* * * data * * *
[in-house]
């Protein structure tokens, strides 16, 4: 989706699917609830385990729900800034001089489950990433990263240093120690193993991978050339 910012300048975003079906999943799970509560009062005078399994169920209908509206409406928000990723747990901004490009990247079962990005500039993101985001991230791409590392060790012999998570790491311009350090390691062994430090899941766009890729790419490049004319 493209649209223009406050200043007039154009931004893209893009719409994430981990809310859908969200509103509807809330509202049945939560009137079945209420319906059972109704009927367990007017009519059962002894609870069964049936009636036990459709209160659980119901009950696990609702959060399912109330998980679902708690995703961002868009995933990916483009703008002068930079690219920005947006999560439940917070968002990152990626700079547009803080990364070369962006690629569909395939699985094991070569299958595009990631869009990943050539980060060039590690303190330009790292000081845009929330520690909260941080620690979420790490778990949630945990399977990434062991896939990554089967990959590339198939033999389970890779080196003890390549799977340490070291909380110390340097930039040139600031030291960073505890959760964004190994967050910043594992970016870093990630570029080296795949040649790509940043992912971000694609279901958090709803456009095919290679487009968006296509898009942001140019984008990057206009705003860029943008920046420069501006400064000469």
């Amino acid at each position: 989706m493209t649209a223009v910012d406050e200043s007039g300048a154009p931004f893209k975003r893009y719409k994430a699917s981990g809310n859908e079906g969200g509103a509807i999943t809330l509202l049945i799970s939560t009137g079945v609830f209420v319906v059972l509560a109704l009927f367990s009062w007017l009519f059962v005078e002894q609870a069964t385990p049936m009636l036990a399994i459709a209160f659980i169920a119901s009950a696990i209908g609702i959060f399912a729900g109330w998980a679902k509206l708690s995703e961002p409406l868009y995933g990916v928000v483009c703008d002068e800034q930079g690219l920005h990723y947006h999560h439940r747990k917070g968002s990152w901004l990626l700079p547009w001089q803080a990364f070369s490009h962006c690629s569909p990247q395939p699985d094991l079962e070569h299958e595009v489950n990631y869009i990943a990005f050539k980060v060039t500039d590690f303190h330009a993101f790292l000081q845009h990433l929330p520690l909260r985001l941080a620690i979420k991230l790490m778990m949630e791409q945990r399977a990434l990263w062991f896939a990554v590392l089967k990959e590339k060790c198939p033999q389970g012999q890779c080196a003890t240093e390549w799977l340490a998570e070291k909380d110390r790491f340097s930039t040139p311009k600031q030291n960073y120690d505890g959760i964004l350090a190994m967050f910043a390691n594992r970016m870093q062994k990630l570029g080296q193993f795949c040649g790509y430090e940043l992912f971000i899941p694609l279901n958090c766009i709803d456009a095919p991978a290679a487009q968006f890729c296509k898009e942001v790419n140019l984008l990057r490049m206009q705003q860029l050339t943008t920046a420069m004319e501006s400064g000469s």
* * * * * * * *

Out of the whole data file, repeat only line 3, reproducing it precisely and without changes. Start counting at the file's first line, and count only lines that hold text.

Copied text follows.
């Amino acid at each position: 989706m493209t649209a223009v910012d406050e200043s007039g300048a154009p931004f893209k975003r893009y719409k994430a699917s981990g809310n859908e079906g969200g509103a509807i999943t809330l509202l049945i799970s939560t009137g079945v609830f209420v319906v059972l509560a109704l009927f367990s009062w007017l009519f059962v005078e002894q609870a069964t385990p049936m009636l036990a399994i459709a209160f659980i169920a119901s009950a696990i209908g609702i959060f399912a729900g109330w998980a679902k509206l708690s995703e961002p409406l868009y995933g990916v928000v483009c703008d002068e800034q930079g690219l920005h990723y947006h999560h439940r747990k917070g968002s990152w901004l990626l700079p547009w001089q803080a990364f070369s490009h962006c690629s569909p990247q395939p699985d094991l079962e070569h299958e595009v489950n990631y869009i990943a990005f050539k980060v060039t500039d590690f303190h330009a993101f790292l000081q845009h990433l929330p520690l909260r985001l941080a620690i979420k991230l790490m778990m949630e791409q945990r399977a990434l990263w062991f896939a990554v590392l089967k990959e590339k060790c198939p033999q389970g012999q890779c080196a003890t240093e390549w799977l340490a998570e070291k909380d110390r790491f340097s930039t040139p311009k600031q030291n960073y120690d505890g959760i964004l350090a190994m967050f910043a390691n594992r970016m870093q062994k990630l570029g080296q193993f795949c040649g790509y430090e940043l992912f971000i899941p694609l279901n958090c766009i709803d456009a095919p991978a290679a487009q968006f890729c296509k898009e942001v790419n140019l984008l990057r490049m206009q705003q860029l050339t943008t920046a420069m004319e501006s400064g000469s």